|Detail of carved bat.|
Congratulations to Rosemary and to Mariette for correctly identifying the Mystery Object as a thread winder or spool. These wooden winders are two to four inches long, while smaller ones, beautifully worked from mother of pearl, often resemble game counters. Winders are often adorned with flowers, butterflies, fish, or geometric shapes, although readers here can readily imagine that I was pleased to find the bat motif.
This winder has a pattern of two bats on each end, facing a peach, the symbol of longevity. As the Hattatts reminded us, bats are a Chinese symbol of good fortune, so although I know of no special connection to thread or sewing, it is not surprising to see this figure turn up.
The reverse of the winder shows a repeat of the same pattern.
I was lucky enough to acquire an additional example of these bat-carved thread winders. This other one is somewhat different. The spool section is deeper, and the carving is open or pierced. There are only two bats on each side, facing the center, and their auspicious symbolism is augmented by that of the coin placed in the middle.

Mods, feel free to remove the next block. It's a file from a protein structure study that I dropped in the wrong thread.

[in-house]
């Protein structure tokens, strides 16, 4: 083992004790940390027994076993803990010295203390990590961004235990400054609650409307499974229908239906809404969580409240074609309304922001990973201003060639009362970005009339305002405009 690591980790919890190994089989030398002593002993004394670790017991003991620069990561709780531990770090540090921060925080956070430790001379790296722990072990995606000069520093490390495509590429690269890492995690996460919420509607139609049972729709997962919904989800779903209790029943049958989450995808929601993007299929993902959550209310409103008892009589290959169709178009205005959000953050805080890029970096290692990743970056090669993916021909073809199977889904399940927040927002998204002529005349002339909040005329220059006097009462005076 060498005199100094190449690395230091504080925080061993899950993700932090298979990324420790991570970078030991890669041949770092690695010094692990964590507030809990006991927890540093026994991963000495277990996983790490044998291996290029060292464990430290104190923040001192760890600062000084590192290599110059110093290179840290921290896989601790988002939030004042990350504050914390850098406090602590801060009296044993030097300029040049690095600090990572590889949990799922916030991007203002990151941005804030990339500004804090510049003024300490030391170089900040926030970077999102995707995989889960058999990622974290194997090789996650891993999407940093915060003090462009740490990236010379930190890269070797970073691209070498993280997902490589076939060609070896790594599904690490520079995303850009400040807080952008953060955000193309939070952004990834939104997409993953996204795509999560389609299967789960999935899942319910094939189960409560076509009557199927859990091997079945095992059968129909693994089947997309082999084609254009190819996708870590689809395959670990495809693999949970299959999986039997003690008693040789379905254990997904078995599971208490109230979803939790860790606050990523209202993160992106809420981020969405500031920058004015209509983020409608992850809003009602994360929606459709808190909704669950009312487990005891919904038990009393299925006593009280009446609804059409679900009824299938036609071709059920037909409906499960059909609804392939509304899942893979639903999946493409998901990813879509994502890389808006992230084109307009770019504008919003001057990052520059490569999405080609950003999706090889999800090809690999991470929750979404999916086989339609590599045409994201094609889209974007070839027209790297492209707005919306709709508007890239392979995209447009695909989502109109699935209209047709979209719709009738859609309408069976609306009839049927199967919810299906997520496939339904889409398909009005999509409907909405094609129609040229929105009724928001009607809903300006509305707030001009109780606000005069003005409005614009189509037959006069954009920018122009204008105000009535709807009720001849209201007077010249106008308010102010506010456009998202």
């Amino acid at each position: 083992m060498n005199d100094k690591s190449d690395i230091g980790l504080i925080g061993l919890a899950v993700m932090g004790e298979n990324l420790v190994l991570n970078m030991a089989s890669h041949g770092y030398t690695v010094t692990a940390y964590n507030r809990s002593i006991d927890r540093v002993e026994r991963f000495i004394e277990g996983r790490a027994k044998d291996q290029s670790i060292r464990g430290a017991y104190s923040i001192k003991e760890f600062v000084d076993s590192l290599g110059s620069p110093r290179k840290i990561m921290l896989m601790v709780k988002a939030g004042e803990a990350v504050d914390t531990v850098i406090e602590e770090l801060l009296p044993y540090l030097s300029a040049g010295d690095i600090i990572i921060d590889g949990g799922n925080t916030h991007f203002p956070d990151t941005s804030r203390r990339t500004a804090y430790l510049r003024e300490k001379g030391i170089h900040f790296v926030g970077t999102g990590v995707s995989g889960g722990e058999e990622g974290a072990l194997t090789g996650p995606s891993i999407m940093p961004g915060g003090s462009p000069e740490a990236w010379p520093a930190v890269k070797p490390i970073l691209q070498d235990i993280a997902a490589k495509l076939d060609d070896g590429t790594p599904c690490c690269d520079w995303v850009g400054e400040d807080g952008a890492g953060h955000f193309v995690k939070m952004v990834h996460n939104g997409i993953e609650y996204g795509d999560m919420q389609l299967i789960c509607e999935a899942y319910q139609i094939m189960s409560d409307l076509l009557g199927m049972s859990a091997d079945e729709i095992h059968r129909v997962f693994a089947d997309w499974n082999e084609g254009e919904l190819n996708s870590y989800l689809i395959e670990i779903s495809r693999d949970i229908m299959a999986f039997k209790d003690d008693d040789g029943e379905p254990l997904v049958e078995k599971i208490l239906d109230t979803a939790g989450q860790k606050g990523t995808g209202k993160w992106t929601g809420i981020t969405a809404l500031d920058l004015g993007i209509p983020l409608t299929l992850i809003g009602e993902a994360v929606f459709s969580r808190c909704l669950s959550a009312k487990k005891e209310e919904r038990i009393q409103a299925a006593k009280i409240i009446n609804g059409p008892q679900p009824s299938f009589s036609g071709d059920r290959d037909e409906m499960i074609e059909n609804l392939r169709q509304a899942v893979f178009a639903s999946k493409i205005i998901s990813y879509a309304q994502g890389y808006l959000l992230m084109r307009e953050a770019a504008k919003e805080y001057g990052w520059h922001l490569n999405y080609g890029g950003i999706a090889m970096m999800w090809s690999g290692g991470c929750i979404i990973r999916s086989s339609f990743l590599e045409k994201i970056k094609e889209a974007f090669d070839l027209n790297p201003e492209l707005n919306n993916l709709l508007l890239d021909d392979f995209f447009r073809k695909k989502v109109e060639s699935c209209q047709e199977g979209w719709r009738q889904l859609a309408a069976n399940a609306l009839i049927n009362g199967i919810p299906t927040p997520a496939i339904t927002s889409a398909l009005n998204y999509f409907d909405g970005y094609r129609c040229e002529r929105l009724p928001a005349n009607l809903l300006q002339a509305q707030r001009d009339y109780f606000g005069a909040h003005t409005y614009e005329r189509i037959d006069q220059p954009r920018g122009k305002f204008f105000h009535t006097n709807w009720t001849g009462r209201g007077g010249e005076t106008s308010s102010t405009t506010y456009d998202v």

|As before, the carving on the back duplicates that on the front. Note that the coin has changed into a longevity symbol.|
It is difficult to decide which one I like better—the second example is quite graceful with its openwork filigree, but the solid first one, with eight bats in total, has to have one of the highest bats-per-square-inch ratios for an object its size. They both show signs of considerable use, and the gilding on each is almost gone. They must have been quite dazzling when new, although possibly I prefer their current worn and patinated condition.
Reader Dianne in the original post mentioned Bat Conservation International, and I had a fascinating time perusing their site. I strongly recommend taking a look at their website to learn more about actual bats and about the various problems, natural and human, that currently threaten them.
(All photos and original objects property of the author.)